Missouri River Missouri National Recreational River Lewis & Clark Along the Missouri National Recreational River IONIA VOLCANO a Cristolised Substance which To reach Ionia Volcano take the answers its description is on the dirt road (across from a small On August 24, Captain Clark face of the Bluff.” park) north from Rt. 12 in wrote: “we Set out at the usial Newcastle, Nebraska. Go 3.4 time and proceeded … to the The source of the heat was miles and turn right at the fork in Commencement of a blue Clay actually a chemical reaction the road; another 1.8 miles brings Bluff of 180 or 190 feet high on among the various chemicals you to Ionia Cemetery. It lies the L.S. Those Bluffs appear to eroding from the bluff, not across the road from a small have been latterly on fire, and at volcanic activity. This mineral overlook and the top of what’s this time is too hot for a man to combination has since washed left of Ionia Volcano. bear his hand in the earth at any away and the bluff is no longer depth, gret appearance of Coal. hot. An emence quantity of Cabalt or SPIRIT MOUND On August 25, a very hot day that Lewis described as “murky”, eleven Expedition members, plus Seaman, Lewis’ dog, hiked the eight or so miles to “. . . See the Mound which was viewed with Such turrow by all the different Nation in this quarter. . . .” Instead of seeing “evel Spirits” upon arriving at the top of the To visit Spirit Mound, take Rt. as much as possible to its historic hill, they saw a plain totally flat 19 about 7 miles north from Rt. appearance during the as far as the eye could see and 50 in Vermillion. The entrance expedition’s visit. Area tribes also “several large gangus of is on the west side of the still regard this location as a Buffalow & Elk feeding . . . highway. From the parking lot a spiritual place, so please be upwards of 800 in number.” hiking trail leads to the top of the respectful of it during your visit. conical hill. Spirit Mound Historic Prairie is being restored CALUMET BLUFF river changed From August 28-31, the its course an expedition made camp below unknown Calumet Bluff in a narrow plain number of on the Nebraska side of the times since Missouri. Here the captains held 1804. And council with the Yankton Sioux. construction Sgt. Nathaniel Pryor, who had of the Gavins been sent across the river to Point Dam in invite the chiefs to come to 1952-57 council, reported on shelters “of resulted in a Rt. 121 about 5 miles southwest a Conic form Covered with greatly altered landscape from of Yankton, South Dakota. buffalow Roabs Painted different what the expedition members Exhibits include a copy of the Colours”—tepees, the first the knew. speech Lewis made to the expedition had seen. The Corps of Engineers’ Lewis Yankton Sioux; a transcript of The exact location of the camp & Clark Visitor Center sits atop the speech is available upon and council site is unknown. The Calumet Bluff. It is on Nebraska request. NIOBRARA RIVER On September 4, Capt. Clark wrote that the expedition came upon the “River Que Courre” [Rapid River, today’s Niobrara]. He explored “this river three miles to a butifull Plain on the upper Side where the Panias [Pawnees] once had a Village.” As is the case today, the river is “not navigable for even Canoos without Great difficulty owing to its Sands.” The Mormon Canal today accepts part of the water from the Niobrara and empties it into the Missouri River. Niobrara State Park offers great views of both rivers and the canal. The park is on Nebraska Rt. 12, a couple miles west of the town of Niobrara. OLD BALDY (THE TOWER) On September 7, Clark wrote that he and Lewis walked up “to the top which forms a Cone and is about 70 feet higher that the high lands around it … discovered a Village of Small animals that burrow in the grown (those animals are Called by the French Petit Chien).”John Ordway wrote that “they attempted to drown several out of their holes, but they caught but one, which they brought in alive. . . . Shields killed a prairie dog, which was cooked for the Capts dinner. . . . They are a curious animal.” Old Baldy is on private property and can only be viewed from a distance. Take Fourth Street north from Nebraska Rt. 12 in Lynch and drive 6.4 miles—it’s a dirt road most of the way. At a fork in the road—just past a farmstead—turn right onto another dirt road and drive for 0.8 miles. As the road turns to the right, there is a small pull- off to the left. Old Baldy is to your front at eleven o’clock. There is also a field road on the right leading to another overlook with an interpretive panel. This road is not recommended for vehicles in wet weather.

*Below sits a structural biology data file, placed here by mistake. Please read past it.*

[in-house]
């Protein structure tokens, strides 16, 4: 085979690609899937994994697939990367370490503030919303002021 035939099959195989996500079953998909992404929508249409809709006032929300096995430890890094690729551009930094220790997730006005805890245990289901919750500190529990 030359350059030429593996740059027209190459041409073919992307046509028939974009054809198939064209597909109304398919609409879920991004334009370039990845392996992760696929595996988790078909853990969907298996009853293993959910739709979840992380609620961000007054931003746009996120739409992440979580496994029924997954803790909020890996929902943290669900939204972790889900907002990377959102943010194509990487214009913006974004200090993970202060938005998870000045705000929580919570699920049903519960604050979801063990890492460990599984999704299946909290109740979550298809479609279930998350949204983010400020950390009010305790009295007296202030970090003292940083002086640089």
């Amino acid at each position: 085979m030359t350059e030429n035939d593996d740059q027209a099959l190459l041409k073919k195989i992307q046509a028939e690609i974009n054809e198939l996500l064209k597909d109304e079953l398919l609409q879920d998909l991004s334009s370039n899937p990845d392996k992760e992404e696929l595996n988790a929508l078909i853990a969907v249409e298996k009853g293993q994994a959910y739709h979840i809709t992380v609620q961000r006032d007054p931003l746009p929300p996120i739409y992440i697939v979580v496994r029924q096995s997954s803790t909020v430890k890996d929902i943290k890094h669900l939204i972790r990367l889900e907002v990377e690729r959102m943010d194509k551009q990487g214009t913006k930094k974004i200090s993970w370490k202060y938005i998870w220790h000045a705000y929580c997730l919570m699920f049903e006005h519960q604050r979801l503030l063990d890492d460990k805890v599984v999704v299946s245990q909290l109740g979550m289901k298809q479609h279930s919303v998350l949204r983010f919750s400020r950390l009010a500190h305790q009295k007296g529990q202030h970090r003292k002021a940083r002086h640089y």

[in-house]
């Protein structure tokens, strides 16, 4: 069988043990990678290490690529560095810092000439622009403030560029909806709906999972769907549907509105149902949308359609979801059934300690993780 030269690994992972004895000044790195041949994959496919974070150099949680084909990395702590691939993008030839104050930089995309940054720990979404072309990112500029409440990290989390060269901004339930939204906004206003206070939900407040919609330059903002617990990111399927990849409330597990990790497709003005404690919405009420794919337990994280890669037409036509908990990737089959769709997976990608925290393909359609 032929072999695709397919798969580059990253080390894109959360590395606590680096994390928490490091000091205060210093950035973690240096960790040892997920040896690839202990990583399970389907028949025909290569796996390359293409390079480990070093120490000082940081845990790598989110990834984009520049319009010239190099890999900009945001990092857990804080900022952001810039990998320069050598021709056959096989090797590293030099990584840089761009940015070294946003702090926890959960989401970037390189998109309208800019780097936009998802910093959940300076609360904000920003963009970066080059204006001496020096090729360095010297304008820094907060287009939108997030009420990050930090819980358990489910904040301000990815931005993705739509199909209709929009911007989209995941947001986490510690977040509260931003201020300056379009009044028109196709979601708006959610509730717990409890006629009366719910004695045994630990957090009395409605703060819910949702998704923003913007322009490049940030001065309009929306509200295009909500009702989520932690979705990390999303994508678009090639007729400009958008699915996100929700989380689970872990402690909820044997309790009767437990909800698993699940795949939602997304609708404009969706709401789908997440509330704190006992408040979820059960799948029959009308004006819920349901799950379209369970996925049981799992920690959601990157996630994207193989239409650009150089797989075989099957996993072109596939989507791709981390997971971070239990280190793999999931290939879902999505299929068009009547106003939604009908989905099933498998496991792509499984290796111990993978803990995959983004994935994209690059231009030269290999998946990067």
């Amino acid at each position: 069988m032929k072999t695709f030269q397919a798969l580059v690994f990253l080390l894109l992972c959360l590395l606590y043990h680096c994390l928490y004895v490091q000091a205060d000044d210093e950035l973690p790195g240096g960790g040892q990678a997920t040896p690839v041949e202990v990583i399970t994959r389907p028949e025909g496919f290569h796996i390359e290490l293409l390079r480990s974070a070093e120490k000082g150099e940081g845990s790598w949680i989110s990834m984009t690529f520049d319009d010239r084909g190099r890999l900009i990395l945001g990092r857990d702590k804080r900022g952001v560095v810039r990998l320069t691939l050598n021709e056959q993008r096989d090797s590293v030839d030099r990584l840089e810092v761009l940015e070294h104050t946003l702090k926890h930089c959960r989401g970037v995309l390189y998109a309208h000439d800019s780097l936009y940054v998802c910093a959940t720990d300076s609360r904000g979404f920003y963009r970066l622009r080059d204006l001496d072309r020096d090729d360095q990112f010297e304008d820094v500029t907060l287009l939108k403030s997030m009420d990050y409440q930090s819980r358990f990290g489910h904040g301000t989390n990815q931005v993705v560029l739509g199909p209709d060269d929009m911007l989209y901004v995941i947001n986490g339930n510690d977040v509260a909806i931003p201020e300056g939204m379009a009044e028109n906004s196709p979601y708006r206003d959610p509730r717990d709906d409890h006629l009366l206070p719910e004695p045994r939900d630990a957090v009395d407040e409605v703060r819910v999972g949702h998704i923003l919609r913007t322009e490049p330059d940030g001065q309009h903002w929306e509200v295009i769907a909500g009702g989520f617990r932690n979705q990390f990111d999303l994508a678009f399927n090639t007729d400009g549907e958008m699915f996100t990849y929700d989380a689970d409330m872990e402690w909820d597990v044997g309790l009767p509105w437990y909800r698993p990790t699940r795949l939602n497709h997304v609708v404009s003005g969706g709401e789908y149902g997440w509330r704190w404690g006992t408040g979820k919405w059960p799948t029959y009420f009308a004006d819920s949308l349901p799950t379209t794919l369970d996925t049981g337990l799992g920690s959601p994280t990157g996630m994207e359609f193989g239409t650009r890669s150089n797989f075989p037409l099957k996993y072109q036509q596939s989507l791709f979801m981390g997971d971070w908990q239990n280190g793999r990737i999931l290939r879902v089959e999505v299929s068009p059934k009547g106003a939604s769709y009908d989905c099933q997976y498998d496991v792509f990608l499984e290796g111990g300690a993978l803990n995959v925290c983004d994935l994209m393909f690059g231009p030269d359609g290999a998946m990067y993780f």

Pages to are hidden for
"Lewis and Clark along the MNRR"Please download to view full document